Food Closet For College Students

Katy Grimes: Demonstrating what difficult financial times California is experiencing, two UC Davis students have created a food pantry, handing out free food — for the needy college students.

The UC Davis website announced on Wednesday, “Two UC Davis students are leading an effort to establish a food pantry to serve fellow students who are struggling to make ends meet.”

If I recall correctly, aren’t all college students expected to “struggle to make ends meet?” Or have we raised such an entitlement society that students receiving state-funded grants at state colleges consider themselves so hard-up that they can’t survive on Top Ramen and Kraft Macaroni and Cheese the way generations of college students before them proudly did?

The UC Davis food closet idea followed recent food bank openings on the campuses of Bakersfield College, Oregon State University, West Virginia University and UCLA. “I have friends who are struggling with school expenses, especially the recent fee increases,” said founder Justin Gold, who is double majoring in philosophy and political science. “I want to help.”

I have no doubt that there are kids attending college on the tightest of budgets. However, too many college students today are able to attend college on Cal Grants, Cal Entitlement Grants, Pell Grants, Loans, and Subsidized Loans, so that they do not have to pay for the college education themselves.

The Cal Grant website tells the student to “Think of a grant as the ultimate graduation gift, because you don’t have to pay it back. With a Cal Grant you can get up to $11,124 a year to pay for college expenses.”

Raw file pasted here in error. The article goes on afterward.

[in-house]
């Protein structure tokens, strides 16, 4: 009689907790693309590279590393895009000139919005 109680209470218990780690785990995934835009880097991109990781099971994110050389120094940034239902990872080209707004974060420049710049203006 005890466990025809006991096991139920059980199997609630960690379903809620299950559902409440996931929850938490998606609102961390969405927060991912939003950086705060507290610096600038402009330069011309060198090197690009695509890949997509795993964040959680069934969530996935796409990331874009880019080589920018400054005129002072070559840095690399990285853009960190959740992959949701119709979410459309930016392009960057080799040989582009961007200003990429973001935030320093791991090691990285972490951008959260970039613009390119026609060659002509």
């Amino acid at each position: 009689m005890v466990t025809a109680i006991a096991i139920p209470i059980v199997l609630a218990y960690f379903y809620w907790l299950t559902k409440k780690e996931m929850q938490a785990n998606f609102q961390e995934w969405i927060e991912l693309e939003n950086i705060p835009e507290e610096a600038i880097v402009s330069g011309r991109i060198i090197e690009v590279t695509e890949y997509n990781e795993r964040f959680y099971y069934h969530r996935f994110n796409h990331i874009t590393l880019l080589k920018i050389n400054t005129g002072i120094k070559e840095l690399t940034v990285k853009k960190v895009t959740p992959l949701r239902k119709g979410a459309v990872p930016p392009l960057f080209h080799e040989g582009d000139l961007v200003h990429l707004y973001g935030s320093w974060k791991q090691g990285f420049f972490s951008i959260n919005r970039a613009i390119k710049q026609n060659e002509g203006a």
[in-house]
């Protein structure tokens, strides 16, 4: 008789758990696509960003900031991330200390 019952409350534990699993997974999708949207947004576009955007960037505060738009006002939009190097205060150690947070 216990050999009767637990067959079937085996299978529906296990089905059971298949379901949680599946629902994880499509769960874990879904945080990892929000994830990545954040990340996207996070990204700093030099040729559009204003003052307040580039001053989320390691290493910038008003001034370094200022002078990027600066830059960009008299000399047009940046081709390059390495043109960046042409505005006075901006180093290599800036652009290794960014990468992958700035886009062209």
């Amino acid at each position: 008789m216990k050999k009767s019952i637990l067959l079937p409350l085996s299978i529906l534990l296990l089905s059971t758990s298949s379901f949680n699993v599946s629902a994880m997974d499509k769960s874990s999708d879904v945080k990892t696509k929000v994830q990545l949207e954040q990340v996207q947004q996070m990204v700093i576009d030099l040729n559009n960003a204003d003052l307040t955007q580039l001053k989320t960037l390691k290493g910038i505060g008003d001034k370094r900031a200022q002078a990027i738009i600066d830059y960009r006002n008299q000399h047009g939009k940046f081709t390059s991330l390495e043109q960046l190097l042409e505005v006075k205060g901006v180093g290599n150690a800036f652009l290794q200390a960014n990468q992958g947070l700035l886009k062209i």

Pell Grants are federal aid, and are awarded to low-income students, and Federal Supplemental Educational Opportunity Grants (SEOG) are for low-income students with exceptional financial need.

And there are eight other grant programs available from the California Student Aid Commission for college including the Law Enforcement Personnel Dependents Grant Program which matches the amount of a Cal Grant up to $11,259 for up to four years, and the Robert C. Byrd Honors Scholarship Program, and the Federal Family Education Loan (FFEL) Program “where qualified students can receive Stafford loans and their parents can receive PLUS loans for college costs.”

And students can attend free workshops for “Cash For College,” where they receive help filling out the grant applications. If students complete an exit survey at the workshop, there could be “an extra $1,000 incentive scholarship!”

Ironically, the only students who may actually require help from the UC Davis food closet are the kids whose families are paying for college out of their own pockets.

JAN. 13, 2011

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  1. John Seiler
    John Seiler 13 January, 2011, 08:25

    I thought Arnold solved all our problems.

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